If you ditch the NVME (also not running at full speed due to the pcie 2.0) so you can have a capture card at least you have usb 3.0 for file transfers, late file changes over USB 2 will be a drag. You could add another SSD for a raided playback drive.



  • @fred said:

    The PCI slots are full so if you want to use a capture card you lose either the nvme or the usb 3...The machines are nice, but yes old, the pathway between the CPU and GPU is old and much slower, the PCIe slots them selves are V2 (the 1080ti can use 2.0 slowed down but is equiped with pcie 3.0). The sata ports are also sata 3 not 6. It could be a nice machine, but you lose a lot with the 6 year old technology.

     I'm not shure about your counting. The macPro 5,1 does have 4 PCIe slots (Apple officially subtracts the 1st because of the pre installed GPU and only telling about 3 FREE PCIe slots)

    Slot 1 x16 for Graphics (If you are pointing to the dual Slot Profile, according to other users, there should still be enough space for a low profile NVMe adapter card.)
    Slot 2 x16 for NVMe up to 2GB/s theoreticaly (because of the x4 NVMe Card. PCIe x16 would do 8GB/s native)
    Slot 3 x4 4in/out capture card (or a second NVMe to double the Throughput to theoretical 4000MB/s)
    Slot 4 x4 4x USB 3 (2x USB 3.1 and even USB-C without Thunderbold is possible to)

    The PCIe 2.0 Bottleneck doesn't seem to be an issue in real world, as the GPUs today doesn't seem to use the full potential. I couldn't find comparable benchmarks, but this one shows at least that there is air between the 980 and 1080ti, so one could think the PCIe isn't the factor.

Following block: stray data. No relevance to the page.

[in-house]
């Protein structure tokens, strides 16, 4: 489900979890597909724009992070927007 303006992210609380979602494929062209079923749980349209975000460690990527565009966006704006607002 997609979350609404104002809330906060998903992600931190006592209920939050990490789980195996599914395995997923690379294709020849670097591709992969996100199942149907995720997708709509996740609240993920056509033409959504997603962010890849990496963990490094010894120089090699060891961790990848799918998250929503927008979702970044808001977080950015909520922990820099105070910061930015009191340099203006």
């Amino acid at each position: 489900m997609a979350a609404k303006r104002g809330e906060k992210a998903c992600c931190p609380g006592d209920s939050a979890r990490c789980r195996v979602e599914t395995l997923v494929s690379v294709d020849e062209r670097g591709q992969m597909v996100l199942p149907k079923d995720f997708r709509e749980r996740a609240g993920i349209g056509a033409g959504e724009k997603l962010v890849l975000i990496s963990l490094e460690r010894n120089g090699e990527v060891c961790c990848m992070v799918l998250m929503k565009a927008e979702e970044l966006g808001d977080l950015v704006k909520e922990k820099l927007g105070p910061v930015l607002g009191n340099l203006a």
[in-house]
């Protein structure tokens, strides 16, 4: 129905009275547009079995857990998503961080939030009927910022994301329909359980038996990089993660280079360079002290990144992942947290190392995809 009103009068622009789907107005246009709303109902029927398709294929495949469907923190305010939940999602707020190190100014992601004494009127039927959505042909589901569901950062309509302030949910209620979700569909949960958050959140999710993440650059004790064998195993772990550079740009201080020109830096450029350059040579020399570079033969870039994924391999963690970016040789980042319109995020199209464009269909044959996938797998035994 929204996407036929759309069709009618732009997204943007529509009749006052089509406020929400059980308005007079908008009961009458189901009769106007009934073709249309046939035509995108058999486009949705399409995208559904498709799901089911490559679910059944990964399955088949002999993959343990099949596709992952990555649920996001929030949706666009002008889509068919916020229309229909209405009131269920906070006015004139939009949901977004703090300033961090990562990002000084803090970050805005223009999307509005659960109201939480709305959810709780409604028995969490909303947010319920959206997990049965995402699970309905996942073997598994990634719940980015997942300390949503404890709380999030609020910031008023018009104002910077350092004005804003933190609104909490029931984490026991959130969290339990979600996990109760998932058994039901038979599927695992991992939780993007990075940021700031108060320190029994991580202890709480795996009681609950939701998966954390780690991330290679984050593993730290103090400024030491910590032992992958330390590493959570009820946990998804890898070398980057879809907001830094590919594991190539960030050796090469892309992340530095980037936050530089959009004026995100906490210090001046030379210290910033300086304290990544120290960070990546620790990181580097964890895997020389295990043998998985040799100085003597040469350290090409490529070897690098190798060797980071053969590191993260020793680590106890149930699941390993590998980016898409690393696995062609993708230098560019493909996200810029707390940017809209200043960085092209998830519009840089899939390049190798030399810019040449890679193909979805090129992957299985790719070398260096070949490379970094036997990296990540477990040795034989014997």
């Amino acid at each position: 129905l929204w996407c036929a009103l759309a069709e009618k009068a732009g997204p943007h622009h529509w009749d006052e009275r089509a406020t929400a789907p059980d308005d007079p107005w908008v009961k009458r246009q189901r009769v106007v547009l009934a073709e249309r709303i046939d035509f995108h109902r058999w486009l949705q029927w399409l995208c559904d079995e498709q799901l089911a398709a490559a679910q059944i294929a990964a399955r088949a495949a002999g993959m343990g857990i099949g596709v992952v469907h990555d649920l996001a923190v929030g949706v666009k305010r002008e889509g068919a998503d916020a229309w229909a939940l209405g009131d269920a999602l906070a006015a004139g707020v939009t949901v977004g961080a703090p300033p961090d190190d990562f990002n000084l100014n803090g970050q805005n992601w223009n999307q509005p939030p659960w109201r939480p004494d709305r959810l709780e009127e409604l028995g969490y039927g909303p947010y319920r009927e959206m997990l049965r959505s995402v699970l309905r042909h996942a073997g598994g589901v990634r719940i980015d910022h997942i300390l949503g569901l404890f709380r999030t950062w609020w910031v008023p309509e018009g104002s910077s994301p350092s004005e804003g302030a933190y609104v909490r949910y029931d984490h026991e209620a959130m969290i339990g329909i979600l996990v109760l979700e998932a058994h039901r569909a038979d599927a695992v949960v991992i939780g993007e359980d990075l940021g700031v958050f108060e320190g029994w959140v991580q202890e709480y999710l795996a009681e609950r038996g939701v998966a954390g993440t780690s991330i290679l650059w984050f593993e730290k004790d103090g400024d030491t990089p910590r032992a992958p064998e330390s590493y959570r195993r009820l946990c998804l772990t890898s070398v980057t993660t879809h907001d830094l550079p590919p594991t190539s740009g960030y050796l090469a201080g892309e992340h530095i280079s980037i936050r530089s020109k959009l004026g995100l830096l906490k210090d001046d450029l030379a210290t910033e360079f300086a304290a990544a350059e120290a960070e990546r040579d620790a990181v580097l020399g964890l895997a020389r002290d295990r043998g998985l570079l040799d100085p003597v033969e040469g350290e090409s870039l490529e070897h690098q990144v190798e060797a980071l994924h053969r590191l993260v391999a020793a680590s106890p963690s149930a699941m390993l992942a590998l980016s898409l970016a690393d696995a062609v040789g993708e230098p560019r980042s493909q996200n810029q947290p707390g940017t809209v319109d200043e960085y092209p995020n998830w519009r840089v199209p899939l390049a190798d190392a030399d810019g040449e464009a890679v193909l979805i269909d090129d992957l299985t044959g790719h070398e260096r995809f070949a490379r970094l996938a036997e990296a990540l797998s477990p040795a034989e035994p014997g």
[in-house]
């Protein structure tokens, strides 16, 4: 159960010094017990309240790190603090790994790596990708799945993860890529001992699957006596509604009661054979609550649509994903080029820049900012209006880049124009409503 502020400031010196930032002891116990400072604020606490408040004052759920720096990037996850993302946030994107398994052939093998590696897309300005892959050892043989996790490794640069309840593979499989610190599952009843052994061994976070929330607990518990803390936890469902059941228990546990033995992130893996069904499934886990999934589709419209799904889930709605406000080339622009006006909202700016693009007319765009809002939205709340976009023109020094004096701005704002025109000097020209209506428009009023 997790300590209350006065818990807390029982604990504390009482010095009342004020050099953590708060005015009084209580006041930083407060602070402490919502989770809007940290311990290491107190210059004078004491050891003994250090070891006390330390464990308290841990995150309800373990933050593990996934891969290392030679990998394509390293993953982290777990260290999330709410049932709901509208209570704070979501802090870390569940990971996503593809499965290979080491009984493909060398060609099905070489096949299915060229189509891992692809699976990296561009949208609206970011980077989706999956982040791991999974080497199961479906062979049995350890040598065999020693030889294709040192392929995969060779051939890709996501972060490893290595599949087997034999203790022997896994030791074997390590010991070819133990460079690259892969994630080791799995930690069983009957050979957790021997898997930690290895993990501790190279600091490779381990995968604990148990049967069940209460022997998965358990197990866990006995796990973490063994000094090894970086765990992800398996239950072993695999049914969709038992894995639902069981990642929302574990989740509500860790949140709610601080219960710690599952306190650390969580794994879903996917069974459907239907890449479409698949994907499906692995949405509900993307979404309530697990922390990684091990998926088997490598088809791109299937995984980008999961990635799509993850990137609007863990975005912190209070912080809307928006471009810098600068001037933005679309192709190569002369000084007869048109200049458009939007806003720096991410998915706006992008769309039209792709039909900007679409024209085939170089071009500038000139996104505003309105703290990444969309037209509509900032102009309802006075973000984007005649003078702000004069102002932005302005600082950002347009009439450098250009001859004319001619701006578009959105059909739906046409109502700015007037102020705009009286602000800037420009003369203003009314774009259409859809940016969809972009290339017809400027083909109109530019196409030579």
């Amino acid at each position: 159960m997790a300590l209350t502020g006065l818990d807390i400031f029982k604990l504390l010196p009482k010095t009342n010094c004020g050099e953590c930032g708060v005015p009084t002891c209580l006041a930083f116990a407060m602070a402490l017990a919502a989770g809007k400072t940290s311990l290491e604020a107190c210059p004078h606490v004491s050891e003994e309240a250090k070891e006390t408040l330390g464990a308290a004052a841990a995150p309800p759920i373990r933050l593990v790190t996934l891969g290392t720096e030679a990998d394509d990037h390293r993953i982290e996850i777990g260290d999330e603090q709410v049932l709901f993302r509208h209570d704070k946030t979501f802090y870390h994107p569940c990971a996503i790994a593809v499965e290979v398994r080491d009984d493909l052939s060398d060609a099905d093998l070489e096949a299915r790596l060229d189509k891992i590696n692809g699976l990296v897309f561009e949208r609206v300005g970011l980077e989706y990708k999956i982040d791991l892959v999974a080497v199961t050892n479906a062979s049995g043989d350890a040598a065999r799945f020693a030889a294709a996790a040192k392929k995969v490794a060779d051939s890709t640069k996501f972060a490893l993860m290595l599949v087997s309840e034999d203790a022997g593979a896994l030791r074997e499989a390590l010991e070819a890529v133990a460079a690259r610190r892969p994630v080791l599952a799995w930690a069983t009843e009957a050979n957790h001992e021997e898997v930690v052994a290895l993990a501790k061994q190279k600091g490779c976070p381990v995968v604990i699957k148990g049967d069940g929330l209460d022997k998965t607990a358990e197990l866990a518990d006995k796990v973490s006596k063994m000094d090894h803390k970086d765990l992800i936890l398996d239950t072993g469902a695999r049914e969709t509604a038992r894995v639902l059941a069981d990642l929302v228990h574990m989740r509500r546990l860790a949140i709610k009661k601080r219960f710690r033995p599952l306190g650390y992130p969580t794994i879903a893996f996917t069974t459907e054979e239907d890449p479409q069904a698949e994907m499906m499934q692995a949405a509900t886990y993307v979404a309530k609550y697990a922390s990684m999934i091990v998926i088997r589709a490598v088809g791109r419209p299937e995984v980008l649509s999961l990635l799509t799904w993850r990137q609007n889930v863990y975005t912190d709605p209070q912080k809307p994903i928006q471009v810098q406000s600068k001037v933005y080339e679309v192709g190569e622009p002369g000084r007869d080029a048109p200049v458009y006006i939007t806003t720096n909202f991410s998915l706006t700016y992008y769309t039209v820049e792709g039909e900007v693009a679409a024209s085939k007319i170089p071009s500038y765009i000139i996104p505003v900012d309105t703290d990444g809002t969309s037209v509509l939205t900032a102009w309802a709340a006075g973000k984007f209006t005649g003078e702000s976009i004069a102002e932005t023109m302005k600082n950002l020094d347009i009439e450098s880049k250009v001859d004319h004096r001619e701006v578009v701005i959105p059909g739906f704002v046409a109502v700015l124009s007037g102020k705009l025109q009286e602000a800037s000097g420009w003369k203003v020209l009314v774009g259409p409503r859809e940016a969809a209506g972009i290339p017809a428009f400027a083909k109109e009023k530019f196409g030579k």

http://barefeats.com/cmp_pasca...

    "Some hardware will work very well with hackintosh if you are that attached to the OS. "
    I'm not exactly attached to the OS, it's just one aspect. But the main is the hardware. I want a tested Hardware/ Software combination. That's what I'm really asking for here. If someone can tell me a exact combination of hardware, that is tested and reliable (By exact I mean the exact Mainboard / CPU etc.) I would consider buying it! The hackintosh is the exact opposite of this!

    Thank you for the hint with the NVMe Card. As it was placed in the x16 Lanes PCIe Slot, I thought it would be no problem, but I see now, that the card itself only does x4 and there is no other at the market by now. Still faster than on the 3Gb/s SATA Port (SATA III 375MB/s vs PCIe 2 x4 2000MB/s theoretical).Thus resulting in real 1500MB/s vs. 3000MB/s official theoretical max of th 960 EVO. But watching the speeds of todays Flash storage, I'm pretty sure x8 or x16 Adapters will come soon. One option already (pretty expensive though) would be this raid adapter http://www.highpoint-tech.com/.... Combined with 3 960 EVO would be up to 8000MB/s possible (If it works on Mac).